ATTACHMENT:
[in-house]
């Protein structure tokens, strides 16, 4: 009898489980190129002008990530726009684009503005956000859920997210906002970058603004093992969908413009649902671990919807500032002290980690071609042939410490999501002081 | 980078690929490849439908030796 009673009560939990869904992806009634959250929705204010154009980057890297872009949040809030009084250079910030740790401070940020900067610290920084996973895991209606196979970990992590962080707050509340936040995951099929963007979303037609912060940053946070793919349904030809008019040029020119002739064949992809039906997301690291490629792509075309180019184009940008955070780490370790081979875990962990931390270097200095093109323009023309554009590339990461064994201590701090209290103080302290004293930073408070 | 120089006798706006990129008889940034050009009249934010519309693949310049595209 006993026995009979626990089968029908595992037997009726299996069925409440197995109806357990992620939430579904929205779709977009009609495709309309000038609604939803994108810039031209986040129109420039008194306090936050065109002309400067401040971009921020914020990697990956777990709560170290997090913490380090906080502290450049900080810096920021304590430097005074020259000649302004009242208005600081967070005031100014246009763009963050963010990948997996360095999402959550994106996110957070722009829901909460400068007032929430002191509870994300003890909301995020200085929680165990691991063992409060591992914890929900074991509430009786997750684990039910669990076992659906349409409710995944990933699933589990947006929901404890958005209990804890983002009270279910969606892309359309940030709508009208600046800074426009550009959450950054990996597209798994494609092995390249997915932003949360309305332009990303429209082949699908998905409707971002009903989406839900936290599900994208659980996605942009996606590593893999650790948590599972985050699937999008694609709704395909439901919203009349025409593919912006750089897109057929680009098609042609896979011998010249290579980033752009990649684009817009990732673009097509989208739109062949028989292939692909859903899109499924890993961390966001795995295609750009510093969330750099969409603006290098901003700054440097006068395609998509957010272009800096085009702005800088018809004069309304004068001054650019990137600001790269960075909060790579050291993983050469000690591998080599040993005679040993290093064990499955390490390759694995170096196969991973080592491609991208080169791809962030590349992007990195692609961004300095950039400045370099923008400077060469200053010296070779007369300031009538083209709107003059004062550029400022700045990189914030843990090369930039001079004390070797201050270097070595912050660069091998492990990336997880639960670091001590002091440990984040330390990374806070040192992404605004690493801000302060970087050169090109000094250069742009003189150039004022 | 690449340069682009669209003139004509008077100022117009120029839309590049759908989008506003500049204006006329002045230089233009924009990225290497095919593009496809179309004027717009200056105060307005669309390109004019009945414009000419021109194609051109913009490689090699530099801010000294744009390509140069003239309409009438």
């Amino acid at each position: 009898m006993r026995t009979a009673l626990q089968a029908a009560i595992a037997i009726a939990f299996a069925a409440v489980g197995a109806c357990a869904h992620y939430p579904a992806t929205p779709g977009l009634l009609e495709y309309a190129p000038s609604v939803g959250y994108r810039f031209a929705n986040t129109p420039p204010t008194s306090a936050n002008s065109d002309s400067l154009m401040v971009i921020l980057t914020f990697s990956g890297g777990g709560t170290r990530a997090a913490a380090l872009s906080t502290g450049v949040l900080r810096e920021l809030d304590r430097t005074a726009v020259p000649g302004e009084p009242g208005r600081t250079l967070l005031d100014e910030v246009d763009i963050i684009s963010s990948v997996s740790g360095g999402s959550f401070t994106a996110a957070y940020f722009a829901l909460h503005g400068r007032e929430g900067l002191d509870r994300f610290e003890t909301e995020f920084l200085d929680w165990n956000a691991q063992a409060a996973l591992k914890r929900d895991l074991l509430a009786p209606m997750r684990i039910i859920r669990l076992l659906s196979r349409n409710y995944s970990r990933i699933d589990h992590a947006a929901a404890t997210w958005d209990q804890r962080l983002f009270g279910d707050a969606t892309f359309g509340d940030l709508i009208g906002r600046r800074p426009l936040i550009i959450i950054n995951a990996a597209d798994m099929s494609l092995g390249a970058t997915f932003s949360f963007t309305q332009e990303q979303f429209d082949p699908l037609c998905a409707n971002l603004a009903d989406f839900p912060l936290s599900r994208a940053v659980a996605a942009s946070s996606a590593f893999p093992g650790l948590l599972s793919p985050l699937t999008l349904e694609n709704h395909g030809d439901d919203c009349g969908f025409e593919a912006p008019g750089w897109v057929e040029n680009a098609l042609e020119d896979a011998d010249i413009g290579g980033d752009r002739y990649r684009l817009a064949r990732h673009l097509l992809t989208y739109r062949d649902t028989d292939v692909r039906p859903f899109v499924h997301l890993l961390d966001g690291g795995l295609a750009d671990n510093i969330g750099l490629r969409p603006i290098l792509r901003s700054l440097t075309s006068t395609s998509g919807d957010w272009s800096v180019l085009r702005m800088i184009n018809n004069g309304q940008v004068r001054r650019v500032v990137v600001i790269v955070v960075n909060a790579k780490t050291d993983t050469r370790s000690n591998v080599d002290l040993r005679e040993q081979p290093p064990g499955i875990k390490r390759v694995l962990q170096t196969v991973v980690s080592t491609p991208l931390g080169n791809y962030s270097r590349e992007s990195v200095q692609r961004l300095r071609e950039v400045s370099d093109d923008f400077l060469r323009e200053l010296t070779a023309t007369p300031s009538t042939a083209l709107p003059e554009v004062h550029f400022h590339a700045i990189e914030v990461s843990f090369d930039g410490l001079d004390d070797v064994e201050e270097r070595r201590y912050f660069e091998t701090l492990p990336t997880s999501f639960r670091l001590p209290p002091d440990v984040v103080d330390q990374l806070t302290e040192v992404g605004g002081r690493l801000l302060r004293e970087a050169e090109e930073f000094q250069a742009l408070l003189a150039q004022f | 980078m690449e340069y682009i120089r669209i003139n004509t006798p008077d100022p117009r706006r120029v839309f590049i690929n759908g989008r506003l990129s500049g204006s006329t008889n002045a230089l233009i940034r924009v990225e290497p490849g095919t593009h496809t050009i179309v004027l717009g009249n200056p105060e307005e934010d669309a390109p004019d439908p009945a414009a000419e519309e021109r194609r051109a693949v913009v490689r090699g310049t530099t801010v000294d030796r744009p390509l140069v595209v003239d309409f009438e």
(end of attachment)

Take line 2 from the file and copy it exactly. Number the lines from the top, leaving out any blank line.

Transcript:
């Protein structure tokens, strides 16, 4: 009898489980190129002008990530726009684009503005956000859920997210906002970058603004093992969908413009649902671990919807500032002290980690071609042939410490999501002081 | 980078690929490849439908030796 009673009560939990869904992806009634959250929705204010154009980057890297872009949040809030009084250079910030740790401070940020900067610290920084996973895991209606196979970990992590962080707050509340936040995951099929963007979303037609912060940053946070793919349904030809008019040029020119002739064949992809039906997301690291490629792509075309180019184009940008955070780490370790081979875990962990931390270097200095093109323009023309554009590339990461064994201590701090209290103080302290004293930073408070 | 120089006798706006990129008889940034050009009249934010519309693949310049595209 006993026995009979626990089968029908595992037997009726299996069925409440197995109806357990992620939430579904929205779709977009009609495709309309000038609604939803994108810039031209986040129109420039008194306090936050065109002309400067401040971009921020914020990697990956777990709560170290997090913490380090906080502290450049900080810096920021304590430097005074020259000649302004009242208005600081967070005031100014246009763009963050963010990948997996360095999402959550994106996110957070722009829901909460400068007032929430002191509870994300003890909301995020200085929680165990691991063992409060591992914890929900074991509430009786997750684990039910669990076992659906349409409710995944990933699933589990947006929901404890958005209990804890983002009270279910969606892309359309940030709508009208600046800074426009550009959450950054990996597209798994494609092995390249997915932003949360309305332009990303429209082949699908998905409707971002009903989406839900936290599900994208659980996605942009996606590593893999650790948590599972985050699937999008694609709704395909439901919203009349025409593919912006750089897109057929680009098609042609896979011998010249290579980033752009990649684009817009990732673009097509989208739109062949028989292939692909859903899109499924890993961390966001795995295609750009510093969330750099969409603006290098901003700054440097006068395609998509957010272009800096085009702005800088018809004069309304004068001054650019990137600001790269960075909060790579050291993983050469000690591998080599040993005679040993290093064990499955390490390759694995170096196969991973080592491609991208080169791809962030590349992007990195692609961004300095950039400045370099923008400077060469200053010296070779007369300031009538083209709107003059004062550029400022700045990189914030843990090369930039001079004390070797201050270097070595912050660069091998492990990336997880639960670091001590002091440990984040330390990374806070040192992404605004690493801000302060970087050169090109000094250069742009003189150039004022 | 690449340069682009669209003139004509008077100022117009120029839309590049759908989008506003500049204006006329002045230089233009924009990225290497095919593009496809179309004027717009200056105060307005669309390109004019009945414009000419021109194609051109913009490689090699530099801010000294744009390509140069003239309409009438």